Philadelphia real estate developers are looking to lessen the financial hit they could suffer under proposed changes to a controversial tax break that City Hall is taking up this week.

City Council is mulling the biggest changes to the 10-year tax abatement since its enactment almost 20 years ago. A proposal set for a hearing Tuesday would take the current abatement — which provides a 100% tax break on new residential construction for 10 years — and effectively cut it almost in half by phasing out 10% of the value every year.

But the Building Industry Association, a trade group of developers, is calling for leaving the current abatement for new residential construction fully intact for five years. It also wants to delay and reduce the proposed phase-down of the tax break, according to the group’s proposed amendment obtained by the Inquirer.

The lobbying effort comes as developers and builders’ unions grapple with whether to support some reform now — or oppose it and risk that a new City Council might try to make even bigger changes next year. The proposed legislation would not change the tax abatement for commercial or industrial development or rehabilitation.

Council President Darrell L. Clarke, who has 14 co-sponsors for the current bill, hope to pass legislation before the end of the year.

“I think it’s safe to say that, even though we disagree with this policy and are trying to make it better, there probably is a better chance to make it better under this Council versus next," said Chris Somers, president of the Greater Philadelphia Association of Realtors, which has offered its own separate amendment that would also maintain the full tax break for several years before tapering it down.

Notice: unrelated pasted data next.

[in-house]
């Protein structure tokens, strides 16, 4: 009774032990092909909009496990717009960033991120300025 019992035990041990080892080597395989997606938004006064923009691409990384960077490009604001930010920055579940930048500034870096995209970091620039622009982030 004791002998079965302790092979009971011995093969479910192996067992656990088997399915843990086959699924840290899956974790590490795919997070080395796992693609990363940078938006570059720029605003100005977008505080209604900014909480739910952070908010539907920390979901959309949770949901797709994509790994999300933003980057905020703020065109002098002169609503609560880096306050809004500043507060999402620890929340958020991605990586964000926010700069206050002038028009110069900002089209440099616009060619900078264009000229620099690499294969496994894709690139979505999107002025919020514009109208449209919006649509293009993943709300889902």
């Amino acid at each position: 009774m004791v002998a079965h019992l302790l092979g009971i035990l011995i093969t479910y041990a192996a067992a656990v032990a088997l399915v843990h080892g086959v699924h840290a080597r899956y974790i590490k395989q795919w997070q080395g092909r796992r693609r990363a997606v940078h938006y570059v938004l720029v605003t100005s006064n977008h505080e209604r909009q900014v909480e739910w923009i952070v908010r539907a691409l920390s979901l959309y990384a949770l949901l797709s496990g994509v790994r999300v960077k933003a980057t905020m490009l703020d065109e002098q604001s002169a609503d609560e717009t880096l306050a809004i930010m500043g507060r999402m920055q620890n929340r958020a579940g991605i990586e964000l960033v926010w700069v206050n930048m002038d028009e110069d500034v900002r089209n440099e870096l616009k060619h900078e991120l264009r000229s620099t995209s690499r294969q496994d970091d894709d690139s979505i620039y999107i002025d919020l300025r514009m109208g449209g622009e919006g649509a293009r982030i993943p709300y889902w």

Changes to the tax incentive have long been feared, and strongly opposed, by the real estate industry, developers, and the city’s building trade unions. Some kind of change seems likely, with four newcomers — including Working Families Party member Kendra Brooks, who campaigned on eliminating the abatement entirely — set to join Council in January.

Proponents of the abatement say it pays for itself because it acts as a development incentive that brings more money into Philadelphia over time. Opponents say it’s become a tax break for wealthy residents, as well as fuel for the gentrification of neighborhoods.

Joe Grace, a spokesman for Council President Darrell L. Clarke, said it would be inappropriate to comment on proposed changes to the legislation ahead of Tuesday’s hearing.

“Any debate as to any potential changes to the bill will take place then," he said.

BIA’s proposed amendment would result in a 100% tax break for five years, followed by 20% reductions in the sixth, seventh, and eighth years, before the abatement would be only 10% in the 10th and final year. In other words, while the legislation as currently written would cut the total value of the abatement down to about 55% of its value now, the BIA’s proposed amendment would maintain 71% of the value.

“The bill as drafted is a major reduction to the abatement and will have a severe and detrimental effect on the local economy and especially on the thousands of collateral real estate businesses — realtors, lenders, insurance agents, title, construction, and suppliers — that are dependent on the residential development industry,” Jim Maransky, BIA’s president, will say in prepared remarks for Tuesday’s hearing.

BIA is also pushing to delay when the legislation would take effect, pushing it back from July of next year to July 1, 2021.

“Please keep in mind that the vast majority of the development you currently see in Philadelphia is simply not viable without the abatement,” Maransky will say in his planned testimony. “If it must be modified, it is important that it be done slowly, gradually, thoughtfully, and uniformly.”